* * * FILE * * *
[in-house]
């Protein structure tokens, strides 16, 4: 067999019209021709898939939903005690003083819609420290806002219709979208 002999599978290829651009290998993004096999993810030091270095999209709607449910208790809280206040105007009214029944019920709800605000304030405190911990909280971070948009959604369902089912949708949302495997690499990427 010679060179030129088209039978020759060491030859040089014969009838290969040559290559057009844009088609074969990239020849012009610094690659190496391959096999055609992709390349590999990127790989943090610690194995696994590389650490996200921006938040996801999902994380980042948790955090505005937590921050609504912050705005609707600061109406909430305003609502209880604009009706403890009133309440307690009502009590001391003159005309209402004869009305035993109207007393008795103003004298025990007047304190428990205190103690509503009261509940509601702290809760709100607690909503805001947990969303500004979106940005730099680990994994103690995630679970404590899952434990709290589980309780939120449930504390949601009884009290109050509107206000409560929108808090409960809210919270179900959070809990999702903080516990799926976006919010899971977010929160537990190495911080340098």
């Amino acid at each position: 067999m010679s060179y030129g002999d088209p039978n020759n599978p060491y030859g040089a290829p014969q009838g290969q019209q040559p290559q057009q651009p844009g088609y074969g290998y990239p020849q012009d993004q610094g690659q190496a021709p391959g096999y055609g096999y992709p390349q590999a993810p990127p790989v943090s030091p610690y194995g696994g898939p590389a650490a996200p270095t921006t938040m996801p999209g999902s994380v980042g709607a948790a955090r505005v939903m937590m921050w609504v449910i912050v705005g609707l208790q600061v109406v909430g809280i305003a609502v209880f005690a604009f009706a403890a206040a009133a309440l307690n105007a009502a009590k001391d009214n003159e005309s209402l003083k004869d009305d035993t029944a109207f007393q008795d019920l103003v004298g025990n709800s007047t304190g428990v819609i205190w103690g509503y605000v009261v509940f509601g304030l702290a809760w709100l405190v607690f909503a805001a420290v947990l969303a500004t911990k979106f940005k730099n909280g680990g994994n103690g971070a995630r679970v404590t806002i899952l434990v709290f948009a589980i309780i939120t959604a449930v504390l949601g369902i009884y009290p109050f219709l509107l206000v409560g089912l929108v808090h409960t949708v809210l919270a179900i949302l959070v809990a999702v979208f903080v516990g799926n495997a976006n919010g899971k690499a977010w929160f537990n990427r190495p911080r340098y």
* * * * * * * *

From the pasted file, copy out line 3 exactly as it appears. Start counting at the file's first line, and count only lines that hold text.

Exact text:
């Amino acid at each position: 067999m010679s060179y030129g002999d088209p039978n020759n599978p060491y030859g040089a290829p014969q009838g290969q019209q040559p290559q057009q651009p844009g088609y074969g290998y990239p020849q012009d993004q610094g690659q190496a021709p391959g096999y055609g096999y992709p390349q590999a993810p990127p790989v943090s030091p610690y194995g696994g898939p590389a650490a996200p270095t921006t938040m996801p999209g999902s994380v980042g709607a948790a955090r505005v939903m937590m921050w609504v449910i912050v705005g609707l208790q600061v109406v909430g809280i305003a609502v209880f005690a604009f009706a403890a206040a009133a309440l307690n105007a009502a009590k001391d009214n003159e005309s209402l003083k004869d009305d035993t029944a109207f007393q008795d019920l103003v004298g025990n709800s007047t304190g428990v819609i205190w103690g509503y605000v009261v509940f509601g304030l702290a809760w709100l405190v607690f909503a805001a420290v947990l969303a500004t911990k979106f940005k730099n909280g680990g994994n103690g971070a995630r679970v404590t806002i899952l434990v709290f948009a589980i309780i939120t959604a449930v504390l949601g369902i009884y009290p109050f219709l509107l206000v409560g089912l929108v808090h409960t949708v809210l919270a179900i949302l959070v809990a999702v979208f903080v516990g799926n495997a976006n919010g899971k690499a977010w929160f537990n990427r190495p911080r340098y």